Six Senate Democrats urged U.S. News & World Report last week to overhaul how it ranks colleges by giving more credit to those that do the most for underrepresented and disadvantaged students “instead of the privileged few.”

In a letter to Brian Kelly, the magazine’s editor and chief content officer, the senators noted revisions U.S. News made this year to recognize schools that boost social mobility for students from lower-income families. But they said much more could be done to a system that tends to reward certain prestigious private colleges and universities year after year.

“As the leading mass media ranking outlet, we fear U.S. News continues to create a perverse incentive for schools to adopt or maintain policies that perpetuate social and economic inequalities,” the senators wrote, according to a news release from Sen. Christopher Coons of Delaware. Other signers, in addition to Coons, are Sens. Cory Booker of New Jersey, Brian Schatz of Hawaii, Kamala Harris of California, Christopher Murphy of Connecticut and Tammy Baldwin of Wisconsin.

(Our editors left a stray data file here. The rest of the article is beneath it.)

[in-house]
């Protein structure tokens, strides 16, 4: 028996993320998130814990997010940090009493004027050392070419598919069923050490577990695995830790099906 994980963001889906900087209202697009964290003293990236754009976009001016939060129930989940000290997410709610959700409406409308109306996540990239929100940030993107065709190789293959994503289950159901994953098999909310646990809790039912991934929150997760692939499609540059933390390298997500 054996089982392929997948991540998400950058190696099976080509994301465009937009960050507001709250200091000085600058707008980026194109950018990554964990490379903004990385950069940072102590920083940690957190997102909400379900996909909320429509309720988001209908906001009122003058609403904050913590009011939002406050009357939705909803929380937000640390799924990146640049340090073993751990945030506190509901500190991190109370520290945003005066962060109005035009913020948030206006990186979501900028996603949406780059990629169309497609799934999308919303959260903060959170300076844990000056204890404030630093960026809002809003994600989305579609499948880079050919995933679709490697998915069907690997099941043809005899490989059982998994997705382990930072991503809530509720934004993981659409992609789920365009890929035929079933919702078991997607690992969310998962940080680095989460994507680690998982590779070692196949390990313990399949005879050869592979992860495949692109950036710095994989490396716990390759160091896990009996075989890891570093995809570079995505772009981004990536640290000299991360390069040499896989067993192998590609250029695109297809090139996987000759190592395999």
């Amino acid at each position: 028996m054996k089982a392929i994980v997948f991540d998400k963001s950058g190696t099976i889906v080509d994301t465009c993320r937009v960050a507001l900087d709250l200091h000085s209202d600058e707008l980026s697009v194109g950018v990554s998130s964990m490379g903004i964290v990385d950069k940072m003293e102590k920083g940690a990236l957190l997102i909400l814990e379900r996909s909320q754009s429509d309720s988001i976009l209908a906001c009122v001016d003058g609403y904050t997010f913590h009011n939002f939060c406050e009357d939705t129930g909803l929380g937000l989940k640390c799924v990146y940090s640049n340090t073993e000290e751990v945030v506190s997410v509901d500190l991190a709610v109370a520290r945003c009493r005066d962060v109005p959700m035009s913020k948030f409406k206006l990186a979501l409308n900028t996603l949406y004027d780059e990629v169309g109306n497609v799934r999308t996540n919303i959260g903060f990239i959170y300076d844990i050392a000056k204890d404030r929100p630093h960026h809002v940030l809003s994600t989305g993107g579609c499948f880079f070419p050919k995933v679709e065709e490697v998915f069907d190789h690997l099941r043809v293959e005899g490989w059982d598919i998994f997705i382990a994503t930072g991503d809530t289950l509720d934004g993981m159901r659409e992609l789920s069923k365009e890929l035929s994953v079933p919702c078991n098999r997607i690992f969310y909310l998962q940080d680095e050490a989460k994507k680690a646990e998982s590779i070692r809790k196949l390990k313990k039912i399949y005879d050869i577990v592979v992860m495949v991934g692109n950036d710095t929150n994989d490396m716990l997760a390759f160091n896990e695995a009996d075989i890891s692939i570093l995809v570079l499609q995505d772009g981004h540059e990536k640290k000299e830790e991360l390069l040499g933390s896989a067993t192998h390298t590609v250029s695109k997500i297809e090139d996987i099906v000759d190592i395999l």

Kelly responded in a letter posted on the magazine’s website. It says, in part, “There is an active debate about how to best measure quality in education, in which we play a part. As always, we engage college and university officials and leaders in education policy and quality metrics on an ongoing basis. Those discussions could include members of the Senate — on an informal basis, of course.”